The Ninth Circuit affirmed the district court's ruling in Office Depot v. Zuccarini [Scribd link], agreeing that a creditor may levy against a domain name in the jurisdiction where the domain name registry is located. The decision is significant for two reasons. First, it affirms (or reaffirms) that domain names are property subject to the claims of creditors. Second, it allows creditors to proceed against domain names where the registry is located, thus allowing creditors to proceed against domain names in one proceeding and more importantly levy against domain names located abroad (where the registry is located in the United States). Overall, this makes getting at a domain name much easier for creditors.
Background: Office Depot originally obtained a judgment against frequent cybersquatting defendant John Zuccarini. Office Depot then assigned the judgment to DS Holdings. Office Depot obtained the judgment in 2000 and it's surprising that 10 years later the judgment is finally being enforced against something. Although Zuccarini is proceeding pro se, it seems like he was or became well versed in putting up roadblocks and delaying resolution of the litigation.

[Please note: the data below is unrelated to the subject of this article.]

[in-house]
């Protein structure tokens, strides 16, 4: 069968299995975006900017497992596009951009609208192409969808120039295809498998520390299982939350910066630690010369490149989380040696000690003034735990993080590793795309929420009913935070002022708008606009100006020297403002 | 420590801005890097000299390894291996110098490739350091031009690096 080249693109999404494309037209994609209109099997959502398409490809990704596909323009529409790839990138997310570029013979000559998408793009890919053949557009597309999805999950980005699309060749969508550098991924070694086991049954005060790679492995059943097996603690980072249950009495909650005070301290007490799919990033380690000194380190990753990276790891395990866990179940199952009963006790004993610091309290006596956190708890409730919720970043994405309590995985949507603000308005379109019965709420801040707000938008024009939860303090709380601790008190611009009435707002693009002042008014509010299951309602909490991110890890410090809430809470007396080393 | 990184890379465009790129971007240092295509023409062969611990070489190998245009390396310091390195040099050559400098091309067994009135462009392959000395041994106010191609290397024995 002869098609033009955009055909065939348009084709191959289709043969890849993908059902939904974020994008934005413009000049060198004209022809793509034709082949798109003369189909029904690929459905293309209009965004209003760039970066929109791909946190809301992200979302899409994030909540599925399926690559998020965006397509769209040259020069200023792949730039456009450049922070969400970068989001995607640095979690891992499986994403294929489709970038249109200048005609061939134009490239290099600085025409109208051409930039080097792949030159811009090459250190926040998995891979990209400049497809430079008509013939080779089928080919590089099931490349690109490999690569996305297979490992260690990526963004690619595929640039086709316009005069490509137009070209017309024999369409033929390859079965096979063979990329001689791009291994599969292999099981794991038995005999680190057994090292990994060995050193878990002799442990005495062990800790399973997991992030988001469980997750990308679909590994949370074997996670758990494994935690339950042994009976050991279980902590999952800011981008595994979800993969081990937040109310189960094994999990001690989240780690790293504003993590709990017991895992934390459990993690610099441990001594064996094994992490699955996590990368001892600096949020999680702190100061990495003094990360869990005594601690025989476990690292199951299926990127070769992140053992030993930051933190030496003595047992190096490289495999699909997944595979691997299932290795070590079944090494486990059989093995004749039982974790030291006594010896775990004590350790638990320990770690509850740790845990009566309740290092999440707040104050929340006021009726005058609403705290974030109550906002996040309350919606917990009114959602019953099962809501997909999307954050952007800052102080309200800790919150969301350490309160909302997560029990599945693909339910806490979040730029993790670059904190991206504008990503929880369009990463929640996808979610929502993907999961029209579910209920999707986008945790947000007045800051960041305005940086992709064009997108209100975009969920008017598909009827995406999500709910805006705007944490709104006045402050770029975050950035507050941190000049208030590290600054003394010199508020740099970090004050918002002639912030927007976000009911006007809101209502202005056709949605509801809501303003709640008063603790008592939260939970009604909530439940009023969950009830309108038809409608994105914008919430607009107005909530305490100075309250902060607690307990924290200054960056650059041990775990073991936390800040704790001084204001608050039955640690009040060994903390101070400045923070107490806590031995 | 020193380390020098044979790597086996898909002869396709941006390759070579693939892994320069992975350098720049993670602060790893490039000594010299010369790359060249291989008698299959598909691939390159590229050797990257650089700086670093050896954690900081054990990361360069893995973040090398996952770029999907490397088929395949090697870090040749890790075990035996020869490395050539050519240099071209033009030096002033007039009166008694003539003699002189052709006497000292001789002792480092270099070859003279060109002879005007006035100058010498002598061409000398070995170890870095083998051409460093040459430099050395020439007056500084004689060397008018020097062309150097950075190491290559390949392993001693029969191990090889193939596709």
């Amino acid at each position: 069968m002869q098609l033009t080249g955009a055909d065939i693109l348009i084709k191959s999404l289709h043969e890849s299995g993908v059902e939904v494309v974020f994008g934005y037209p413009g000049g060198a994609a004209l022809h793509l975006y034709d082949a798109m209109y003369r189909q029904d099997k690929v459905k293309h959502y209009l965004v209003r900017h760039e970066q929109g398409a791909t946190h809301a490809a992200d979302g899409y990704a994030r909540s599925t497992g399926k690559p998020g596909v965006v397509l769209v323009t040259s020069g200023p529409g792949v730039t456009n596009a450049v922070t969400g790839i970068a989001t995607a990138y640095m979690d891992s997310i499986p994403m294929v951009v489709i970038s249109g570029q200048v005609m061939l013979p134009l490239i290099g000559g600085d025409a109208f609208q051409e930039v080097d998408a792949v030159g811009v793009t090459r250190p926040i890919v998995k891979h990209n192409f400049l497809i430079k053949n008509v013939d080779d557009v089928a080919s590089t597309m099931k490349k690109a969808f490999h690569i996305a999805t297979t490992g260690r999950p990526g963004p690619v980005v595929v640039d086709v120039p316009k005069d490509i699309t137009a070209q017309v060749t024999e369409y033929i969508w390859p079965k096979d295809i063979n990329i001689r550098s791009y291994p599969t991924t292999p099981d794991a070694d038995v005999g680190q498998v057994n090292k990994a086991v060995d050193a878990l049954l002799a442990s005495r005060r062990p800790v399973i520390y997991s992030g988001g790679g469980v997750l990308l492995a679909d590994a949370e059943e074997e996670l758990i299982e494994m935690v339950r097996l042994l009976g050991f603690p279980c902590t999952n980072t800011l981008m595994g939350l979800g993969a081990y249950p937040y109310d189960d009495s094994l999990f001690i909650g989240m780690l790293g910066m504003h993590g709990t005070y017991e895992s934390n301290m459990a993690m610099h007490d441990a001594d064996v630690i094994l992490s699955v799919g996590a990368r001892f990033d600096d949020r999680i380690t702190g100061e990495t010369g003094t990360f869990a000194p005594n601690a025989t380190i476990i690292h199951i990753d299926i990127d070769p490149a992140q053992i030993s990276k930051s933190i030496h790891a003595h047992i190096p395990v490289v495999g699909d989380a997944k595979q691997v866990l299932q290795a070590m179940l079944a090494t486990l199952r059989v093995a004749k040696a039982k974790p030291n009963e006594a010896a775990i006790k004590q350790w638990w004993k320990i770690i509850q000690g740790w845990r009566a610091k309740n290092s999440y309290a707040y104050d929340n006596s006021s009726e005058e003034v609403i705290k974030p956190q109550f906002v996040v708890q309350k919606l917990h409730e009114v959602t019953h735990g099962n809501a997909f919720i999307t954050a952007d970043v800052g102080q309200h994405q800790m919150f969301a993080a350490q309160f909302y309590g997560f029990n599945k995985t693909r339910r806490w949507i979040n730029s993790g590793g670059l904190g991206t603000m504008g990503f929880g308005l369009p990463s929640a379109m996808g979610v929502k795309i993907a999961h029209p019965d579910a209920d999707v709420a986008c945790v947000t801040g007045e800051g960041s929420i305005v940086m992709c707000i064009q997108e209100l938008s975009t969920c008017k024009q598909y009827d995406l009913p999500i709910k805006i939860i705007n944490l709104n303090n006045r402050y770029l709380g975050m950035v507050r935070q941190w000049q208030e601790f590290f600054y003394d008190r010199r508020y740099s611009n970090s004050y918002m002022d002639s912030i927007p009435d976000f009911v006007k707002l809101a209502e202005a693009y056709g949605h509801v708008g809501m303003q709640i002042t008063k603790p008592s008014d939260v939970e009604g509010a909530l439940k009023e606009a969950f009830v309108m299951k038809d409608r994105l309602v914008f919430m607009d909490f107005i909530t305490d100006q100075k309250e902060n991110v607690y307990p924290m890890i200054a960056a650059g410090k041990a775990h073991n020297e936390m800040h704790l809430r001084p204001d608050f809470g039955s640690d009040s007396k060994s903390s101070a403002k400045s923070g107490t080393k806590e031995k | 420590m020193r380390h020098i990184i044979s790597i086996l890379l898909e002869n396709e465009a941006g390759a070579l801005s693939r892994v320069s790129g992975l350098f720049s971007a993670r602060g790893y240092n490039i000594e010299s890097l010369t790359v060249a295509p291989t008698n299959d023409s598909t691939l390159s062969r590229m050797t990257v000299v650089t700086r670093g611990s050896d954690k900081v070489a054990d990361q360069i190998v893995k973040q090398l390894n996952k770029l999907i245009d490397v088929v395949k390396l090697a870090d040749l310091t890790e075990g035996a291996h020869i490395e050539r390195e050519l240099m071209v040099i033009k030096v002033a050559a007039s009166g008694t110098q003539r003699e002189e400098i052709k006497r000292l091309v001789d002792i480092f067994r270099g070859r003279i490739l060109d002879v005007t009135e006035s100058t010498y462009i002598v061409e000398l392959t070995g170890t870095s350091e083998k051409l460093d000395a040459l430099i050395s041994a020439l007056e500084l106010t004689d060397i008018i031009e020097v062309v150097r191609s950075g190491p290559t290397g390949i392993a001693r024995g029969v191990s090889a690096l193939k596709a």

DS went after 190 .com domain names that were registered in Zuccarini's name. DS originally tried unsuccessfully to have the domain names transferred directly to it. (This was the technique successfully used by the plaintiff in Bosh v. Zavala.) Later, DS sought to have a receiver appointed over the domain names. The district court granted DS's request to have the receiver appointed, and Zuccarini appealed. Zuccarini's appeal focused on whether it was proper to appoint the receiver in the Northern District of California, since the domain names were not necessarily "located" there.
The court's ruling: The court runs through basic principles of in rem jurisdiction and what rules apply. The court then looks to federal rules to determine where the receiver should be appointed in this case. Finding no applicable federal rule, the court looks to California law. California law provides that a writ of execution may be issued "in the county where the levy is to be made." With this in the background, the two questions presented by the court are: (1) "are domain names property that is subject to execution?" and (2) "if so, where are the domain names located for purposes of execution?"